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Bree Carlton Monash University. Gendered justice?  National increase of 60% among women compared to 35% among men (ABS 2010)  1999-2009: the Victorian.

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Presentation on theme: "Bree Carlton Monash University. Gendered justice?  National increase of 60% among women compared to 35% among men (ABS 2010)  1999-2009: the Victorian."— Presentation transcript:

1 Bree Carlton Monash University

2 Gendered justice?  National increase of 60% among women compared to 35% among men (ABS 2010)  : the Victorian women’s prisoner population increased by 67.9%  : women’s prisoner numbers grew by 30% Source: Department of Justice Victoria 2010

3 The issues being talked about today, we were talking about in 1985 when women were locked up at Pentridge. Muster has now grown from 20 to 350 women but nothing has changed except now there are more issues. Everyone writes recommendations, but nothing has changed. Woman with lived experience cited in VPDCPC Inquiry 2010

4 Institutional violence That’s actually the one thing where women could gain strength in prison, because away from that domestic violence they can sort of come out of themselves and regain a bit of self-esteem, regain a bit of self-respect, but not in the prison environment. It’s a very rare woman that can do it … because the system becomes the abusive partner when you get to prison. Gwen

5 Institutional racism It all goes back to the Stolen Generation and fragmentation of families that happened then … This is what bred the current crisis of young people being incarcerated, taken into care, put in prison … it’s such a cliché to say it’s the Stolen Generation all over again but it kind of is … except we’re just locking them all up in prison and juvenile justice places … Aboriginal women in prison are all products in some way of the Stolen Generation. Gwen

6 Economic marginalisation [There’s no] … addressing the traumas [inside prison] and in fact she comes out [at] higher risk …. She’s coming out to homelessness, she’s potentially lost her supports that were in place before she went in and she’s coming out with absolutely no chance really, of her having [been] rehabilitated through that time. It is a break for her body, physical break for her body … a little rest but that’s it. There’s no fixing, there’s no real rehabilitation in it whatsoever. Fiona, support worker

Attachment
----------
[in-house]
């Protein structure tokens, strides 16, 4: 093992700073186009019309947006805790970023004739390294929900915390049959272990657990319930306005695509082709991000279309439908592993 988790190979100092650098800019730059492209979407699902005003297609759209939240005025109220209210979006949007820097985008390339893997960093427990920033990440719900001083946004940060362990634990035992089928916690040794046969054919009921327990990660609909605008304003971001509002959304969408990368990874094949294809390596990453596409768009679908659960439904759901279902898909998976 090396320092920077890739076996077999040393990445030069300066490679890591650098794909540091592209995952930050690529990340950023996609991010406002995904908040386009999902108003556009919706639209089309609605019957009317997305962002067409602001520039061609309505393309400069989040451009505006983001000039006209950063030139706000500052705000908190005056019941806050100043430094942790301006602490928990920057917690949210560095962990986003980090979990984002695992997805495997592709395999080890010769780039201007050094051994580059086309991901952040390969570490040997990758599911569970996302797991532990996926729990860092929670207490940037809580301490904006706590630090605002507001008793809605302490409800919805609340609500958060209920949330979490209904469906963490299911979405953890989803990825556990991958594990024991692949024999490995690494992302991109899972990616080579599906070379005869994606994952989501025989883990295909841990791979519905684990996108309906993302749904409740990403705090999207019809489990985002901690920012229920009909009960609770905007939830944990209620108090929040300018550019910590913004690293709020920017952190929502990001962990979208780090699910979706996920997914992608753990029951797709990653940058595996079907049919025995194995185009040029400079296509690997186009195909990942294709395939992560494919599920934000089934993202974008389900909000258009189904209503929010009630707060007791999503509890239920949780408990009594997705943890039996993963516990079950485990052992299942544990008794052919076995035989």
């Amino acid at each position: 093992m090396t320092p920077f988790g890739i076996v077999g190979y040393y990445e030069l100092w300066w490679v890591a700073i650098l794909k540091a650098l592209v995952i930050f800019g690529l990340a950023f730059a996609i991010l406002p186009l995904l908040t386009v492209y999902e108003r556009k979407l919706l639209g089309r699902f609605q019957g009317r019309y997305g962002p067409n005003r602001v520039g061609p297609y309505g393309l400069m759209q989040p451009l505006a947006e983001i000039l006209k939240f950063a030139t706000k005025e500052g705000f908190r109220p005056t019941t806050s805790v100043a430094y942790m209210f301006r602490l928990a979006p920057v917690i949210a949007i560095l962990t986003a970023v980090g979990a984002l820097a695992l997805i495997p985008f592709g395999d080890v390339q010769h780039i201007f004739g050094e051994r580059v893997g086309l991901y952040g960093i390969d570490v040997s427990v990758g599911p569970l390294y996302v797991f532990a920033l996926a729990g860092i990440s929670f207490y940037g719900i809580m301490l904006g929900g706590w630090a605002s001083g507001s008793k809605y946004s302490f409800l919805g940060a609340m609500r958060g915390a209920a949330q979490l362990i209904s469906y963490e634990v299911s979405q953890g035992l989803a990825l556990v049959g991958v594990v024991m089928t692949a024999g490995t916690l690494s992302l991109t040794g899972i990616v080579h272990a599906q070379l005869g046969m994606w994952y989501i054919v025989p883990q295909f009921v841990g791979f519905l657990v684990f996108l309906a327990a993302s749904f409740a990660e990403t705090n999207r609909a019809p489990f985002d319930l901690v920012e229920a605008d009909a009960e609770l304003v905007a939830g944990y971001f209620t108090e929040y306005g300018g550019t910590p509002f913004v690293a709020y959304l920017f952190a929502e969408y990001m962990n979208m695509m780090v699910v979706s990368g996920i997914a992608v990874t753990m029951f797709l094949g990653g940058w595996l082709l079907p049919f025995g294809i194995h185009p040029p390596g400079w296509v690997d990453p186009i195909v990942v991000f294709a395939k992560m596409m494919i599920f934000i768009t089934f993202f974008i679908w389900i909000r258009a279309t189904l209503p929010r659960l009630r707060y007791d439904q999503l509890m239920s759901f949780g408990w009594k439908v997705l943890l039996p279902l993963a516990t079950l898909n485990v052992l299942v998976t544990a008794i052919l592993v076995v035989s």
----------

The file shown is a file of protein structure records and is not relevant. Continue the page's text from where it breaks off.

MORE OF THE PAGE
7 Social exclusion It’s just difficult, man, and there’s these little reminders like that every day, every day, and silent phones and empty letterboxes and fucking empty cupboards and then what is available? What you can get is some escape from this if you can go somewhere else and I suppose for the other women, the drugs take them somewhere else, and where’s the incentive to come back? Ella The loneliness is weird ‘cause, like when you’re in jail, all you want is... to be alone …. And you get out and you are alone but it’s a different... kind of aloneness. You know, like I’m in a flat, I can hear all the noises from the other flats and everything … I still don’t feel like I’m – I still feel like I exist in this separate little universe. Liz

8 Surviving marginalisation ‘But nobody addresses the underlying issues of emotional and psychological stuff that has happened to you while in custody…You are constantly in survival mode; it is a hostile environment. The things that you experience in there never get addressed.’ ‘Last time I was in prison [I was with] the grandchildren of the women I had been in prison for the first time around’. Women with lived experience cited in VPDCPC Inquiry 2010

9 Social Exclusion ‘Imprisonment becomes an easier alternative than struggling outside. There is a loss of freedom inside but at least it’s a community you know. The abuse in prison is easier than the abuse of outside, because it’s structured and stable; you know what it is, and have learnt how to detach. Outside prison is scarier, you feel hopeless’. Women with lived experience cited in VPDCPC Inquiry 2010

10 The Precariousness of survival Six months before my release I started noting down deaths...I have got all the names and it was 11. There was 11 and that was in that 15-month period that I was in prison…. People would be amazed if you told them there was only 300 women in prison in Victoria. That’s when it becomes important...Everyone in prison or post-release women would know these women… it’s a small community. I could just reel off to you now 150 of the names of 200 women in prison that we see every day...So in that sense we know them and I don’t know why it is a subject that’s not talked about. Aileen

11 I had a few moments in this last three months where I know what happened to those women; I know when they had that thought, so you’ve got 80 cents in the bank, you’ve got a crisis accommodation... You’re 23 hours with your own thoughts on your own looking maybe at the futility of your life, especially if they’re women like myself, middle-aged. I don’t want to be weak, I don’t want to be needy, but you can’t get a foothold, everything is difficult. Ella

12 The future?


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